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I have the following code on Windows XP and ActiveState ActivePerl 5.8.

What could be the problem with it? Why does it not work?

I tried to set it as a proxy to my IE but when I connect to some URLs from my IE nothing happens. The code enters the thread function and nothing happens.

use HTTP::Daemon;
use threads;
use HTTP::Status;
use LWP::UserAgent;

my $webServer;
my $d = HTTP::Daemon->new(
    LocalAddr => '127.0.0.1',
    LocalPort => 80,
    Listen    => 20
) || die;

print "Web Server started!\n";
print "Server Address: ", $d->sockhost(), "\n";
print "Server Port: ",    $d->sockport(), "\n";

while (my $c = $d->accept) {
    threads->create(\&process_one_req, $c)->detach();
}

sub process_one_req {
    STDOUT->autoflush(1);
    my $c = shift;
    while (my $r = $c->get_request) {
        if ($r->method eq "GET") {
            print "Session info\n", $r->header('Host');
            my $ua       = LWP::UserAgent->new;
            my $response = $ua->request($r);
            $c->send_response($response);

        } else {
            $c->send_error(RC_FORBIDDEN);
        }

    }
    $c->close;
    undef($c);
}
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2 Answers 2

I added the following line to the code before LWP::UserAgent->new and it seems to be working for me (in linux).

$r->uri("http://" . $r->header('Host') . "/" . $r->uri());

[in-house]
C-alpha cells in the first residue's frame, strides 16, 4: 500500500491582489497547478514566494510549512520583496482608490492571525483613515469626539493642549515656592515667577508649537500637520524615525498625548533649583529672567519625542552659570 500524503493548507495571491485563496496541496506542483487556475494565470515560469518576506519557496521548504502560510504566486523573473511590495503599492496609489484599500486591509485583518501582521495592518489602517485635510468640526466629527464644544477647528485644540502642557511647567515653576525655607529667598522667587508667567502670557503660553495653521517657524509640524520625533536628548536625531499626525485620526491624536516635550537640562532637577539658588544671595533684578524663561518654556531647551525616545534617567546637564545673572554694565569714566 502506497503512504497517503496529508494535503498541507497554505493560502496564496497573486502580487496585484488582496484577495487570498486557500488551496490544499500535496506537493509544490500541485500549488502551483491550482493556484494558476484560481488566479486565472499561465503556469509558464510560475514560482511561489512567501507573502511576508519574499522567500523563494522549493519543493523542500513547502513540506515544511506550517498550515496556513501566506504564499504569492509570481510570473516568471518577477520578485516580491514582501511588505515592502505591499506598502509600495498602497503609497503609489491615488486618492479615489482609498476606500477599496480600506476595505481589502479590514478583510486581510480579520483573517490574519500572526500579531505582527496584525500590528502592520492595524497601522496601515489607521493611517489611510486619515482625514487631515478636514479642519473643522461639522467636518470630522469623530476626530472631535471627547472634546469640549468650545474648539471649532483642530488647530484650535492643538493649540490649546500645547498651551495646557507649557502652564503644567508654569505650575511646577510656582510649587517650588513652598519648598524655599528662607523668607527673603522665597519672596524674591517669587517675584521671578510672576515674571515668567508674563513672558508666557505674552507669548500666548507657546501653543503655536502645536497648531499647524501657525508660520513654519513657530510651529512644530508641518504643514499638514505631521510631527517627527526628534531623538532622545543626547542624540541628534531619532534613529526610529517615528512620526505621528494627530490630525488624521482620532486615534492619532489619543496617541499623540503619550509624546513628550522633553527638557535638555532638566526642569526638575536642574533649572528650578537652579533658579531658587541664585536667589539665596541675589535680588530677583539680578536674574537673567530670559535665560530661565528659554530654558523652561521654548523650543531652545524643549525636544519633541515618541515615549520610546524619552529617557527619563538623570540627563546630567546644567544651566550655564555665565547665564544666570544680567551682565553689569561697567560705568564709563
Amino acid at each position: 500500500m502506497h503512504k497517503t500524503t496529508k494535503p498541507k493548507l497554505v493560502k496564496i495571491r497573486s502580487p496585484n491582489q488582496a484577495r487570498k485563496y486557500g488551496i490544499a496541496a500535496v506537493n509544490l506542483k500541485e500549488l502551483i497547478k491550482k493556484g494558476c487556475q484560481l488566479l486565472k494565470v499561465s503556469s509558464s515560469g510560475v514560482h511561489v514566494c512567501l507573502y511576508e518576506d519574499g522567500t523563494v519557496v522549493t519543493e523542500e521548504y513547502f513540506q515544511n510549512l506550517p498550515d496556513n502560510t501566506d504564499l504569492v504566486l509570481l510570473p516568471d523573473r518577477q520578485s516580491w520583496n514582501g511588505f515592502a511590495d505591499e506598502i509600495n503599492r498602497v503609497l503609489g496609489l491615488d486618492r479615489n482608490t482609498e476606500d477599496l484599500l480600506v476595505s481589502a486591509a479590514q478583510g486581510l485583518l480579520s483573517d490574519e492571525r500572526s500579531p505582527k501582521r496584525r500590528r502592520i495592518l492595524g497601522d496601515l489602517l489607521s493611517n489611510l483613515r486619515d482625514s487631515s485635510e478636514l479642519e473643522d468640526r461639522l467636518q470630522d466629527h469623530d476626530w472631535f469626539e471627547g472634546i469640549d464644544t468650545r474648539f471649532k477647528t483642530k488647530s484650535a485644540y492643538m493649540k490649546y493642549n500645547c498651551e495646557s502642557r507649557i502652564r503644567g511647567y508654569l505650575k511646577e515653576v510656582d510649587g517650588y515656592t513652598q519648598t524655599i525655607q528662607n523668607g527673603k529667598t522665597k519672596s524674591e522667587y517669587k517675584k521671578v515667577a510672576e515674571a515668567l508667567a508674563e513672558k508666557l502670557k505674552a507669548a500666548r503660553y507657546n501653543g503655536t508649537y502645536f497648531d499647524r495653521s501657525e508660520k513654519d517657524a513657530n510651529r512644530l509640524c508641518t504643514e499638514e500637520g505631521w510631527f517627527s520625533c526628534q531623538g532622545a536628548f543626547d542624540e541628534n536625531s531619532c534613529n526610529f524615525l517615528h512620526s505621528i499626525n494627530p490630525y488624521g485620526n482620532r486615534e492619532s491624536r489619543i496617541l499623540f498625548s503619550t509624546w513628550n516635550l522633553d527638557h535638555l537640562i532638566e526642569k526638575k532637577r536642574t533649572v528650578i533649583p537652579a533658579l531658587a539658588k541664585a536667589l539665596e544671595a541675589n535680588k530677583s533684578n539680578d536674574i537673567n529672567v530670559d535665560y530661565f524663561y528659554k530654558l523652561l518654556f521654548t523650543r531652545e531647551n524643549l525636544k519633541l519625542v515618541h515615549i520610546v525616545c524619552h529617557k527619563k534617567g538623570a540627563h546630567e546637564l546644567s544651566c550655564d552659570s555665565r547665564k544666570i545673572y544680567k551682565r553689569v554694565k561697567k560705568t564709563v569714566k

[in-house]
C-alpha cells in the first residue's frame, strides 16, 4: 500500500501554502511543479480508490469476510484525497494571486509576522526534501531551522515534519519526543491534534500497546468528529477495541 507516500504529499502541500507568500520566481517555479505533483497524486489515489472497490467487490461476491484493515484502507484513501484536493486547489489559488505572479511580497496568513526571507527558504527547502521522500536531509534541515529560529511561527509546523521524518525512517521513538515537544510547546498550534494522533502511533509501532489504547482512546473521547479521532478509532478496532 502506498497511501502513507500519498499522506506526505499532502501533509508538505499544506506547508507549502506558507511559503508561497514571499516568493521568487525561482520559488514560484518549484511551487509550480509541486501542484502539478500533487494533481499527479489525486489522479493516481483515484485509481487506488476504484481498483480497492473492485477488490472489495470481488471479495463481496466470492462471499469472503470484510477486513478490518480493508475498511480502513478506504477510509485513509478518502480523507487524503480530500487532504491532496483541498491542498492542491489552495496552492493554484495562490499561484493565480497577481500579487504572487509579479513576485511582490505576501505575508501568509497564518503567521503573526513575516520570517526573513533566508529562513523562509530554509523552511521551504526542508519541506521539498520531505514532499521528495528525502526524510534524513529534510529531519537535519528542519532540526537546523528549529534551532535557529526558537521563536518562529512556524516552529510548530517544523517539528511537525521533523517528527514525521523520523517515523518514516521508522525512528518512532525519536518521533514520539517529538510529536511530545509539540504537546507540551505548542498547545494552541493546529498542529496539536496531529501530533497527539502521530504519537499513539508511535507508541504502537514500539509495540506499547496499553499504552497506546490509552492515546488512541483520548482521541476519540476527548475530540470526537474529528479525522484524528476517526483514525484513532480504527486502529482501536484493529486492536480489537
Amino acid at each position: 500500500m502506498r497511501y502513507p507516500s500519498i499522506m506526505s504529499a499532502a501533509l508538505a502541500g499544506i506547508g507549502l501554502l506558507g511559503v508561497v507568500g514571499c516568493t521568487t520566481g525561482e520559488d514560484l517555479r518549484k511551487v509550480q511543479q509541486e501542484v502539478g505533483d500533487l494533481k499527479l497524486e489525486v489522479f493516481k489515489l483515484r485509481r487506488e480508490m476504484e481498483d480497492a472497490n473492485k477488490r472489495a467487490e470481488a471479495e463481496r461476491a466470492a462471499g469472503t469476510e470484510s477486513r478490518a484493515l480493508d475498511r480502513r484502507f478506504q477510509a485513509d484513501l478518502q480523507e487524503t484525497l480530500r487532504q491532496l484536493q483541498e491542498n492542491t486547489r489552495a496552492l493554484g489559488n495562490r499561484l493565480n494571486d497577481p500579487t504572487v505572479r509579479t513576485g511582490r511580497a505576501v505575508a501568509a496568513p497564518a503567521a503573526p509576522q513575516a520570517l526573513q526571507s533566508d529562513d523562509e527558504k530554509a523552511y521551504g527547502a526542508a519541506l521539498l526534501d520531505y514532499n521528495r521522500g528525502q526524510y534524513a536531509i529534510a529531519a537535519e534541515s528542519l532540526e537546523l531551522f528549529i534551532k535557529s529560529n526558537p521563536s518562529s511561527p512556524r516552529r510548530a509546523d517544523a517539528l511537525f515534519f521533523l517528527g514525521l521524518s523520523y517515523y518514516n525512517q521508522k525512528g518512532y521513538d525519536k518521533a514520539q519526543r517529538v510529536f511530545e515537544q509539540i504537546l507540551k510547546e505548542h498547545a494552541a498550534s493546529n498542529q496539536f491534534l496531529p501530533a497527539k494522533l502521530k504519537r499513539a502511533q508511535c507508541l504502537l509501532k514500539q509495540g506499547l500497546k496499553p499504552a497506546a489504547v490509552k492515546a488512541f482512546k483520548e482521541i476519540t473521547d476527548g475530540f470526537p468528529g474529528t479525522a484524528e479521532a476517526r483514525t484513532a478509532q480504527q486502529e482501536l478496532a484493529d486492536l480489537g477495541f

The uri that you got from the HTTP::Request object from the original request does not have the hostname. So added it to make it a absolute uri. Tested as follows:

$ curl -D - -o /dev/null -s -H 'Host: www.yahoo.com' http://localhost:8080/
HTTP/1.1 200 OK
Date: Thu, 27 Jan 2011 12:59:56 GMT
Server: libwww-perl-daemon/5.827
Cache-Control: private
Connection: close
Date: Thu, 27 Jan 2011 12:57:15 GMT
Age: 0
---snip--

UPDATE: Looks like I was completely wrong. I didnt need to make the change to URI object. Your original code worked for me as it is in Linux

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If I recall correctly, this is because of the threading model in Windows where file handles are not passed between processes unless specifically asked for. This PerlMonks post seems to shed some light on the underlying problem, and may lead to an approach that works for you (I imagine you may be able to call the windows API on the file descriptor of of the client connection to allow access to it within the spawned thread).

Perl threads on Windows generally make my head hurt, while on UNIX-list systems I find them very easy to deal with. Then again, I imagine figuring out how to correctly use forked processes to emulate threads on a system that ONLY supports threads and not forking would make most people's head hurt.

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